He noted that tighter regulatory requirements under Basel III rules would increase pricing and reduction in supply of long term bank debt, restricting long-dated bank lending in the absence of long term deposits. Balogun said using domestic capital sources as an alternative source financing was necessary to make infrastructure sustainable and viable.
He listed option for sustainable DCM structure to include project bonds and infrastructure debt funds.Balogun noted that infrastructure equity was more suitable to private equity, SWFs and large family offices with greater exposure to the asset class and expertise in infrastructure financing. He said that given the relatively early stage of infrastructure financing in Nigeria, infrastructure debt funds perhaps represent the best near term approach for pension funds and other institutions to invest in infrastructure debt.
The Chairman, FMDQ OTC, Dr (Mrs.) Sarah Alade, urged participants to come out with reforms that would accelerate funding of the private sector-led power, transportation and housing infrastructure in the country to ease pressure on government finances. Alade called for established of blueprint on ways to leverage the nation’s DCM to stimulate sustainable growth in the real sector.
Apex regulator’s partnership
In an effort to help bridge the infrastructural gap in the country, the Securities and Exchange Commission (SEC) pledged collaboration with FMDQ OTC to create a vibrant debt capital market (DCM) targeted at financing the nation’s infrastructure deficit. SEC Director-General, Mr. Mounir Gwarzo, said that the country’s infrastructure deficit could only be financed through a vibrant debt market.
He said that it would take the country 30 years to close its infrastructure gap. He said the infrastructure gap would not be financed with budgetary allocations of the Federal Government but through a strong domestic debt capital market. Gwarzo said that government should access the debt capital market for long-term project instead of relying on bank borrowing.
He said that the revenue squeeze and tight monetary policies made it mandatory for government to float sub-national bonds to close infrastructure gap. Gwarzo said that the commission would continue to support FMDQ to develop the nation’s debt capital market to achieve the desired growth. The director-general commended FMDQ and pledged commitment to the development of the debt market, saying that the company’s annual volume grew from N7.1 trillion in 2012 to N5 trillion monthly in 2015.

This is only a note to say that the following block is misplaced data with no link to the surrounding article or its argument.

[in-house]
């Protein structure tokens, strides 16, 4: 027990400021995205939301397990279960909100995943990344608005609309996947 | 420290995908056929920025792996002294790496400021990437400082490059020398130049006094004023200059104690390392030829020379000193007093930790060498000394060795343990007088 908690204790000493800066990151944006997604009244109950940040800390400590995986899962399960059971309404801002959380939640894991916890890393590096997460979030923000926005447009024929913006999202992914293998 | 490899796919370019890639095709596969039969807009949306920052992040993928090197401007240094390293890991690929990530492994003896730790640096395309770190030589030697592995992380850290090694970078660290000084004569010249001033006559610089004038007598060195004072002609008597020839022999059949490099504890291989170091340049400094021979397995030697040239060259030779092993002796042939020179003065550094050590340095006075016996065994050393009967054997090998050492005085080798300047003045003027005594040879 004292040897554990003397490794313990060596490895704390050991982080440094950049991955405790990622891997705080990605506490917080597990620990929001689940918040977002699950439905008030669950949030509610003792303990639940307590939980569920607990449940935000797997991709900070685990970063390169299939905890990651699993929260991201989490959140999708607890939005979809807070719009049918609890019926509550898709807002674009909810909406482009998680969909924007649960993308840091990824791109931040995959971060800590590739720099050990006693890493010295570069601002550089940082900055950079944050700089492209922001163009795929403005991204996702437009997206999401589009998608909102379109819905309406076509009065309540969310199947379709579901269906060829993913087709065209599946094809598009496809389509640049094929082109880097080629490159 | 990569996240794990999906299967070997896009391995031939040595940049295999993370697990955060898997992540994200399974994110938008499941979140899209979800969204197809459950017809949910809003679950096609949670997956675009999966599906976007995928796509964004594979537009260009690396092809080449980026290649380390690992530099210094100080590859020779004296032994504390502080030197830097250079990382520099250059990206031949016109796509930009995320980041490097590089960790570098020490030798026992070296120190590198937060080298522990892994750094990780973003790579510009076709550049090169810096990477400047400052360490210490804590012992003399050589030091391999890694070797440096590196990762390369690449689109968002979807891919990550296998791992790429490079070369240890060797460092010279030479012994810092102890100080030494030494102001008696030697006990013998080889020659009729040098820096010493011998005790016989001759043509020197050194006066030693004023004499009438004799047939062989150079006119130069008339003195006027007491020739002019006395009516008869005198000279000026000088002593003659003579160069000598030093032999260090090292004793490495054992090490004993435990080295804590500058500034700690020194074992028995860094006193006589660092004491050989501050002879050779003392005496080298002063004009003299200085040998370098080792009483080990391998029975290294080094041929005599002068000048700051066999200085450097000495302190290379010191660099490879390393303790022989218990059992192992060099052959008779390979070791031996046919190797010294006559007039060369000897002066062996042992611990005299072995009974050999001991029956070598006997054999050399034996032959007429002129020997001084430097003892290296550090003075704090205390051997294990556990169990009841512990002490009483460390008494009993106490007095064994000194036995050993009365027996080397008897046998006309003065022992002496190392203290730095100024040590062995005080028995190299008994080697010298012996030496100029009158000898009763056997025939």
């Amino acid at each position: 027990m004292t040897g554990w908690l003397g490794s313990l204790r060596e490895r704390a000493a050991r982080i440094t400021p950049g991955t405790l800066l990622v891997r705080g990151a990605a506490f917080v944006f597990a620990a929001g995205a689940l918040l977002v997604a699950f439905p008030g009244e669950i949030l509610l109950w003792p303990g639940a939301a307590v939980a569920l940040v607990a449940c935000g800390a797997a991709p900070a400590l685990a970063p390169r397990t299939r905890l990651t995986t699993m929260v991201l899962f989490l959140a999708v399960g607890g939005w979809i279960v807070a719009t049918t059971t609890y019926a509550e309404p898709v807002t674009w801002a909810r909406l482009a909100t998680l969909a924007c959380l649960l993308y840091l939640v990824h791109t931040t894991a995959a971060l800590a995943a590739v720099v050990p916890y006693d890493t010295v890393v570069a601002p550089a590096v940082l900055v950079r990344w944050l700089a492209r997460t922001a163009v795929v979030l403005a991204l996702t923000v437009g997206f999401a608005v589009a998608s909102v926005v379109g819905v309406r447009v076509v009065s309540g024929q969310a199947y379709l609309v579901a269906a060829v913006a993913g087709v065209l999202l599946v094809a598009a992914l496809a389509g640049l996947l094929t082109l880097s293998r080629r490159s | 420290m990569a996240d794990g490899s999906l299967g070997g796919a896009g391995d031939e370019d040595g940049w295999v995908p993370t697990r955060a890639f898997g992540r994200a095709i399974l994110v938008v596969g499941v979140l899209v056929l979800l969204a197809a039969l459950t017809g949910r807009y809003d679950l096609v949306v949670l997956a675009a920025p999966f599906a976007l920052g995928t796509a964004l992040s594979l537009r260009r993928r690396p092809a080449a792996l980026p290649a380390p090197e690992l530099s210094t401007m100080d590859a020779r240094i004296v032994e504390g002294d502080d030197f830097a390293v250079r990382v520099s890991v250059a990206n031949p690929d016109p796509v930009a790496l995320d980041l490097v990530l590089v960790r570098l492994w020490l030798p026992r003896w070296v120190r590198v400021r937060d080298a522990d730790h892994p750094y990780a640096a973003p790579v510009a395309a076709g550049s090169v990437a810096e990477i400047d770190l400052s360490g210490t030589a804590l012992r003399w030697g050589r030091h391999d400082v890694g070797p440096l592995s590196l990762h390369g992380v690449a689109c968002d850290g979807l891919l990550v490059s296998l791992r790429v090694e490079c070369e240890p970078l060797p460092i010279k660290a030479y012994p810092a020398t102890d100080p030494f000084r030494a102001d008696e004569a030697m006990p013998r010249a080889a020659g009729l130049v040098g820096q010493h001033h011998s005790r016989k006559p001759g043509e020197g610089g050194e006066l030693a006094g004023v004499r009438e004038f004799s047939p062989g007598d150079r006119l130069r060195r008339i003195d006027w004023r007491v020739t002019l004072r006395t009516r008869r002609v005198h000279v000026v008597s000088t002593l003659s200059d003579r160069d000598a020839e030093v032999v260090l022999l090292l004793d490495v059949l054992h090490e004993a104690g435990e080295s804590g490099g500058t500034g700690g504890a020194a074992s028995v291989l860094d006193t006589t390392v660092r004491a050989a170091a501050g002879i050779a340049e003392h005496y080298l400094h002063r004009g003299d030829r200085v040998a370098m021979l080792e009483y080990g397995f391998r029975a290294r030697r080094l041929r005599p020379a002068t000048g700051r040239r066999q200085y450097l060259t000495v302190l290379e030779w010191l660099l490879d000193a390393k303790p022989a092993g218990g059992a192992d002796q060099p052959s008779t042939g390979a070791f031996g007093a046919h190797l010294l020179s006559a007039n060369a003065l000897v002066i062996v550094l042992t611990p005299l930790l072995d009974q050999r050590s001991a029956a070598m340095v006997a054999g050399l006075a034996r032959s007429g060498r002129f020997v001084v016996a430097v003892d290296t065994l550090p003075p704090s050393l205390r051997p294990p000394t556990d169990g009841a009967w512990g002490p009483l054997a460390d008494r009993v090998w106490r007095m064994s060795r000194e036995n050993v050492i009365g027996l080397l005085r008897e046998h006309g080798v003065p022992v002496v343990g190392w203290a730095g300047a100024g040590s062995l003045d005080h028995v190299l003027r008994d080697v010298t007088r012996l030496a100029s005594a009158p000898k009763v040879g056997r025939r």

Support from IFC
The Country Manager, International Finance Corporation (IFC) Nigeria, Mrs. Eme Essien Lore, said that the corporation would continue to support development of the debt market. Lore said that the corporations would only achieve its mission through a vibrant local debt market.
She said that the Nigerian capital market was very important to the corporation because “it is the largest economy in sub-Saharan Africa.” Lore said that Nigeria would be resilient to economic crisis with a vibrant capital market, adding that the IFC would continue to invest in the country. She said that IFC would continue to create access to long-term finance and job creation in Nigeria.
Conclusion
While the country’s journey towards Vision 2020 is noble, the government needs to focus strongly on institutional policy changes and sector reforms. This is essential towards improving the investment climate capable of attracting private investors at the level that can meaningfully finance the nation’s infrastructure deficit.